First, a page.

Memorial Day: So Much More Than a Day Off Work

May 24, 2019 By

Sales, three day weekends, BBQs … that’s what Memorial Day is all about to some people. But do you know why this day is a federal holiday? Today we’re going to give you a brief history of the holiday to put it into perspective. This Memorial Day, we also urge you to take a moment to remember the true purpose of the holiday.

The Origin of Memorial Day

Memorial Day is an American holiday, always observed on the last Monday in May. Its purpose is to honor the men and women who died while serving in the U. S. military. It became an official federal holiday in 1971 but was in observance as early as the late 1860s.

Decoration Day

After the Civil War ended in the spring of 1865, Americans in various cities began holding springtime tributes to the fallen soldiers, decorating their graves with flowers. Memorial Day actually started out as Decoration Day, which was the 30th of May, 1868. General John A. Logan, the leader of an organization of Northern Civil War Veterans, called for a nationwide day of remembrance, selecting that specific date. He also requested that everyone use that day to decorate the graves of comrades who died in defense of their country. On that first Decoration Day, General James Garfield made a speech at Arlington National Cemetery, and the 5,000 in attendance also decorated the 20,000 graves of Union and Confederate Soldiers.

Decoration Day was observed over the subsequent years and was declared an official state holiday by all the Northern states by 1890. The Southern states continued to honor their dead on various separate days until after World War I.

Official Renaming to Memorial Day

Decoration Day originally only honored those lost during the Civil War. However, during World War I, the holiday evolved to commemorate American military personnel who died in all wars and conflicts. Decoration Day became Memorial Day. The holiday continued to be observed on May 30th, the original date General Logan declared, until 1968 when Congress passed the Uniform Monday Holiday Act. That Act established Memorial Day as the last Monday in May, which allowed federal employees a three day weekend. The change actually went into effect in 1971, which is when the day was officially renamed as Memorial Day and declared a federal holiday.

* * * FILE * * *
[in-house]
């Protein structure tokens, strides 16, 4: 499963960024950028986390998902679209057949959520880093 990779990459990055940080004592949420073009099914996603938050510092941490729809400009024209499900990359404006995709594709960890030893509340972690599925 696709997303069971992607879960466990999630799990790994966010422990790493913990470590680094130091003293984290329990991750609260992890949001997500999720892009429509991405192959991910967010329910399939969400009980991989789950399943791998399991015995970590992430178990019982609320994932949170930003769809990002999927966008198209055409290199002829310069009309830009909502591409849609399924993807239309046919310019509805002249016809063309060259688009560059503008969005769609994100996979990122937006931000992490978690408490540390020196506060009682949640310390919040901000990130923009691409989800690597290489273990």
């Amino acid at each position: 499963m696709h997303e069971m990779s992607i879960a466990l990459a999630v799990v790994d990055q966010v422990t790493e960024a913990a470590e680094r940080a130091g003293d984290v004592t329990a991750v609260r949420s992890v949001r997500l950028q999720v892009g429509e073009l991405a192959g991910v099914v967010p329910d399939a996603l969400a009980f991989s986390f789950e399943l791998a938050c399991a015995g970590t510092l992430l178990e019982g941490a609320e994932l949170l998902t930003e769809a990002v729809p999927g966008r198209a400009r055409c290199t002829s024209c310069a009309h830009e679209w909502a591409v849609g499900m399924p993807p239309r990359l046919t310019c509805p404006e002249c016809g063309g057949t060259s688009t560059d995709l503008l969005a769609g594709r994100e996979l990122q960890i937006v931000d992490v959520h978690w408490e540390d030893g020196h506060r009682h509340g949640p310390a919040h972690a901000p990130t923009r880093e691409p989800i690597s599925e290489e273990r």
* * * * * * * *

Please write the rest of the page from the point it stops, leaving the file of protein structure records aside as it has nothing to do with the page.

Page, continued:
Memorial Day Traditions

Various cities across the United States hold Memorial Day parades each year. Chicago, New York, and Washington, D.C. host the largest parades, involving military personnel and members of veterans’ organizations. Many people also choose to observe the day by visiting cemeteries and memorials. You may also see people wearing red poppies in remembrance of the fallen. This tradition started with the reading of a poem called “In Flanders Field.” As a result, you’ll often see Veterans stationed outside of stores handing out poppies and copies of the poem around Memorial Day.

Services Available for Surviving Family

The U.S. Department of Defense has Casualty Assistance Offices to provide efficient, thorough, and compassionate assistance to family members. Each branch of the military has a separate Casualty Assistance Branch.

A benefit many people are not aware of is surviving spouses of Veterans can obtain a VA loan, which offers up to 100% financing. PRM offers these loans to eligible surviving spouses. Eligibility falls under the following conditions:

  • Unremarried spouse of a Veteran who died while in service or from a service-connected disability.
  • Spouse of a Service member missing in action or a prisoner of war.
  • Surviving spouse who remarries on or after the age of 57.
  • Surviving spouse of certain totally disabled veterans whose disability may not have been the cause of death.

Ultimately, Memorial Day is a day of observance, not just an extra day off and an excuse to kick off summer with a party. We should make time to remember those who have fallen before us in service of our country, and their surviving family members deserve a day to pay their respects as well.

If you are a Veteran or a surviving spouse of a Veteran who might be interested in the benefits associated with a VA loan, please fill out the form below or contact us today.

Note: We are currently unlicensed in some states, which cannot be selected at this time.

 

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